ESPE Abstracts (2019) 92 P1-430

Clinical Characteristics and Long-Term Follow-Up of Patients with Congenital Hypothyroidism (CH) due to Thyroid Peroxidase (TPO) Gene Mutations

Leraz Tobias1, Tal Almagor1,2,3, Osnat Admoni2,3, Morad Khayat4, Gadhir Elias-Assad2,3, Shlomo Almashanu5, Yardena Tenenbaum-Rakover2,3


1Pediatric Department B, Ha'Emek Medical Center, Afula, Israel. 2Pediatric Endocrine Institute, Ha'Emek Medical Center, Afula, Israel. 3The Rappaport Faculty of Medicine, Technion, Haifa, Israel. 4Genetic Labaratory, Ha'emek Medical Center, Afula, Israel. 5The National Newborn Screening Program, Ministry of Health, Tel Hashomer, Israel


Backround: Hereditary inborn errors of thyroid hormone synthesis account for 10-15% of congenital hypothyroidism (CH). Thyroid peroxidase (TPO) deficiency is the most common enzymatic defect with a frequency of 50-90%.

Aim: In the present study our objective was to characterize the long-term clinical outcome in patients with TPO deficiency and to assess the association between development of multinodular goiter (MNG) and the adherence to therapy.

Methods: Clinical and genetic data were collected retrospectively from birth up to 44 years. Data was aquired from the medical files of patients with TPO deficiency, followed at the Endocrine clinic at Ha'Emek Medical Center.

Results: 33 patients from 7 core families of Arab-Muslim descent were enrolled. All patients had CH due to TPO deficiency. The main symptoms at presentation were neonatal jaundice (36%), macroglossia (27%) and umbilical hernia (27%). At 1 year follow up 9 patients (27%) showed a delay in developmental milestones, although the majority had normal cognitive achievements at the time of the study. Three different mutations were identified in the TPO gene: 19 patients were homozygous to c.1618C, p. Arg540stop; 4 were homozygous to c.1478G>A, p.Gly493Ser ; 4 were compound heterozygous to both mutations and 2 were homozygous to c.875C, p.Ser292Phe. At diagnosis, 4 patients presented with goiter, however over time, 22 patients developed MNG (61%), at an average of 8.6 years. Eight patients underwent thyroidectomy, one was diagnosed with follicular thyroid carcinoma and the other seven had either follicular hyperplasia or adenoma. When comparing TSH levels between patients who developed goiter to those who did not, no correlation was found between lifetime non-adherence (TSH levels >5mIU/L) and goiter development or the need for thyroidectomy.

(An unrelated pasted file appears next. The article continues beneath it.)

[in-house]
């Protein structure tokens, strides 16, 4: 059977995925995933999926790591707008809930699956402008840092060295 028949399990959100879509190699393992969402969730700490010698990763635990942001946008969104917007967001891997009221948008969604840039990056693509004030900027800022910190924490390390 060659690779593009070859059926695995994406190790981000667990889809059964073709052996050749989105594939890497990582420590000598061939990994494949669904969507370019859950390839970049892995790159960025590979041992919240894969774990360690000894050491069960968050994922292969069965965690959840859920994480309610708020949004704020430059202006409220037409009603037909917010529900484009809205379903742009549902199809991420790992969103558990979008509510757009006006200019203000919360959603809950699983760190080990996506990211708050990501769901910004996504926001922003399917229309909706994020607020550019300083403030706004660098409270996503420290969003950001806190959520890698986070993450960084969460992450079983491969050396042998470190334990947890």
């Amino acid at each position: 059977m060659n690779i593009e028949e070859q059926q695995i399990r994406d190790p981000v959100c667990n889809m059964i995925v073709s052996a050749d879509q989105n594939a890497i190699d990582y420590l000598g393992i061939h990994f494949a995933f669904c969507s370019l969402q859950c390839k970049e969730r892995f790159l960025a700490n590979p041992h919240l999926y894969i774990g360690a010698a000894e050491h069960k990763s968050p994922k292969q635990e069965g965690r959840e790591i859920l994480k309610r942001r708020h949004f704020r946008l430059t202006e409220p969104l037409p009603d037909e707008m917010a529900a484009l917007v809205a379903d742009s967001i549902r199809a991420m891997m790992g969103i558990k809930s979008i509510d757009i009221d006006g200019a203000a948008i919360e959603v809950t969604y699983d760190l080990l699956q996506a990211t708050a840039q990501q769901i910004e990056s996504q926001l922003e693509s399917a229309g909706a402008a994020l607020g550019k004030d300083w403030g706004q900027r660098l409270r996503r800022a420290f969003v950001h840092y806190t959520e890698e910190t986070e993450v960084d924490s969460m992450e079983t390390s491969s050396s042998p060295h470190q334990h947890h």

Conclusions: This cohort is the largest, long-term follow up of patients with TPO mutations and their clinical manifestation. Our results indicate that elevated TSH alone cannot explain the high rate of goiter development in patients with TPO mutations, suggesting that TPO itself may have a role in thyroid growth suppression. The high rate of MNG development with time and the risk for thyroid carcinoma indicates the need for long-term follow-up in these patients.

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